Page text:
Saturday, September 4, 2021

New Jersey. God Have Mercy

No matter your politics, this story is heart-wrenching.

At NYT, "New Jersey’s Stunning Storm Toll Includes Many Who Drowned in Cars":

Malathi Kanche was heading home after dropping her son off at college Wednesday evening when the small S.U.V. she was driving was overwhelmed by floodwaters set off by the remnants of Hurricane Ida.

With the vehicle stalled in waist-deep water on Route 22 in Bridgewater, N.J., she and her 15-year-old daughter climbed out. They clung to a tree as the torrent rushed past, according to a close family friend and neighbor, Mansi Mago.

Then the tree gave way, and “the water took her,” said Ms. Mago, recounting what another stranded motorist told her hours later.

A 46-year-old software designer who emigrated from India, Ms. Kanche was one of six people who were still missing two days after Ida caused the deaths of at least 25 people in New Jersey — more fatalities than in any other state — as the monster storm whipped its way onto the Gulf Coast and tore north to New England.

At least a third of the fatalities in New Jersey were people who drowned after being trapped in vehicles in a densely packed state known for its car culture, its tangle of highways, suburban commuter towns and limited public transportation.

Screeching alerts had sounded repeatedly on cellphones late Wednesday, warning people to stay inside, but no travel bans were put in place in New Jersey or New York, where 16 deaths — including 13 in New York City — have been linked to the storm. On Friday, in an acknowledgment of the growing risk of flash flooding as climate change unleashes increasingly intense storms, New York City’s mayor, Bill de Blasio, announced that the city would increase its use of evacuation orders and travel bans.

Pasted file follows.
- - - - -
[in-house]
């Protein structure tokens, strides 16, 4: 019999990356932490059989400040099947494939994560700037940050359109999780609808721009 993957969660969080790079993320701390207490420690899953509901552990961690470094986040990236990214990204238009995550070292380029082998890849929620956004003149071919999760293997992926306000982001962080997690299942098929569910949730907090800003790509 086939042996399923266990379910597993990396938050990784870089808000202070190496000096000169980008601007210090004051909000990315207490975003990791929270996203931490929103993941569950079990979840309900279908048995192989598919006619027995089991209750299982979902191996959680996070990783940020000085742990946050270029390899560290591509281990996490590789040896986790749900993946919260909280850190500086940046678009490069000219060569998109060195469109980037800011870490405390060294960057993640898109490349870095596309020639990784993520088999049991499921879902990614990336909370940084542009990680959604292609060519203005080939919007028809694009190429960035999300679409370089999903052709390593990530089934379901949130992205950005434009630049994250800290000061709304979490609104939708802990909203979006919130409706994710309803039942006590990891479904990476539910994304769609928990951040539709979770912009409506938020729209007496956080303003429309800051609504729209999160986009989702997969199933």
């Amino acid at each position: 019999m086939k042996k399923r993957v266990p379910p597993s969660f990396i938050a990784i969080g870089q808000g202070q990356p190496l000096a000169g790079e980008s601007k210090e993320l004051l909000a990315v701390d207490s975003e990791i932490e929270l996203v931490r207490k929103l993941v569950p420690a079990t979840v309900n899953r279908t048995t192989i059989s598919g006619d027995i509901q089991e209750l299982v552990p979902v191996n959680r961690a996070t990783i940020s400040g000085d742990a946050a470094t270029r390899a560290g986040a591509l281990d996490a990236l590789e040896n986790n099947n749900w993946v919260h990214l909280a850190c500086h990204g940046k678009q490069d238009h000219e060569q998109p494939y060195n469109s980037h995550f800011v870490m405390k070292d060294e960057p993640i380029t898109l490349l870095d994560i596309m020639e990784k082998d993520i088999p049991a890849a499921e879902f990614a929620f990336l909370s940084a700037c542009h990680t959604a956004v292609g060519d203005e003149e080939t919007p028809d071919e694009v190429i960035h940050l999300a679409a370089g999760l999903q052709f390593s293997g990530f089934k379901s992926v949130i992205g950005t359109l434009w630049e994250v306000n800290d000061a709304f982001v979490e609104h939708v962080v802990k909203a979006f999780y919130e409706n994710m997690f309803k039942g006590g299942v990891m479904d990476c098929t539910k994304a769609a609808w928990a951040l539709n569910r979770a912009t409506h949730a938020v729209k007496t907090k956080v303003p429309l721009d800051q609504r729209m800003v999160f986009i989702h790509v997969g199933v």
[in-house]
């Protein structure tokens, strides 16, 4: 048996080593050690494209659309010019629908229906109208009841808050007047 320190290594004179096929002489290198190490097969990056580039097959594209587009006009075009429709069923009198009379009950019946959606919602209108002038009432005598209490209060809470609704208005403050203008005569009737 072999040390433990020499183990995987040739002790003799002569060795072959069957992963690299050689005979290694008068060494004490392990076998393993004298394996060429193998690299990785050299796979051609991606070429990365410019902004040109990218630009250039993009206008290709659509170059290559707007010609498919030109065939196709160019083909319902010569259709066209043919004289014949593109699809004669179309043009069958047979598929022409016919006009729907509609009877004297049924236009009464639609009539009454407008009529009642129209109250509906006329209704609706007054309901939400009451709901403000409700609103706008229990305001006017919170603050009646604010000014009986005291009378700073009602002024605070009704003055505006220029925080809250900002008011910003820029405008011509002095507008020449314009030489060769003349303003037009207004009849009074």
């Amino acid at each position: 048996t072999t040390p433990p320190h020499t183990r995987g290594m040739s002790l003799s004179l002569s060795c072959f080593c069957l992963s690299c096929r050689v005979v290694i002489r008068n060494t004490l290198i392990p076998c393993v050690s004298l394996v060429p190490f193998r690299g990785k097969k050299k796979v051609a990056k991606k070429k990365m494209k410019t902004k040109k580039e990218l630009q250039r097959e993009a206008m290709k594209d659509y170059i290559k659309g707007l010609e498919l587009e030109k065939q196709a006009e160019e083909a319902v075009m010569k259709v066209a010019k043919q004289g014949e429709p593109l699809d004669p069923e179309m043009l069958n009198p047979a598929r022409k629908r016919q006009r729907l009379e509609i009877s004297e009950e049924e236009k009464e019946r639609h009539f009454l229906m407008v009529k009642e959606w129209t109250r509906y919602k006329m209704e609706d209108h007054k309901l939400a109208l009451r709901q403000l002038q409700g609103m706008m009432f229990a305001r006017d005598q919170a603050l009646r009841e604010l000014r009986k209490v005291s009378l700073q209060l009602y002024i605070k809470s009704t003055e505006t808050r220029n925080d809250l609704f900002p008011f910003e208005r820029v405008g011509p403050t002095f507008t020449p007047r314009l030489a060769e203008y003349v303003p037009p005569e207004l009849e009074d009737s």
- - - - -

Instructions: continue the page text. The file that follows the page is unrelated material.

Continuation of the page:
In New Jersey, officials have not said whether they would apply new measures to protect the state given the likelihood of severe storms happening more frequently.

As the region faced the daunting task of cleaning and clearing debris, Gov. Philip D. Murphy of New Jersey and Gov. Kathy Hochul of New York both said that they were expecting large infusions of recovery aid from the federal government. President Biden was expected to soon declare the states a federal disaster area.

Mr. Murphy, speaking from Millburn, whose downtown commercial corridor had been ravaged by the rain, said the state would make $10 million in aid available to small businesses. “If you’ve been crushed and you can prove it, you’re eligible,” Mr. Murphy said.

Early Friday, Mr. Murphy was still warning people to remain off the roads, especially near waterways that had not yet crested.

“Many motorists have been caught by surprise that the depth of the water on a road that they thought they knew — not to mention the swiftness of the current,” Mr. Murphy said.

“You can easily be swept away or trapped,” he said. “And sadly, we have many examples of just that.”

The stories of devastation and death were tempered by the many tales of rescue in New Jersey, where the National Weather Service said three tornadoes also touched down during the storm, leveling homes in South Jersey but killing no one.

In South Plainfield, N.J., a 31-year-old man, Danush Reddy, lost his footing as he was walking alongside a flooded roadway and was swept into a 36-inch-wide sewer pipe, borough officials said. His body was found miles away...

Police found Ms. Kanche's body on Friday.  

Keep reading.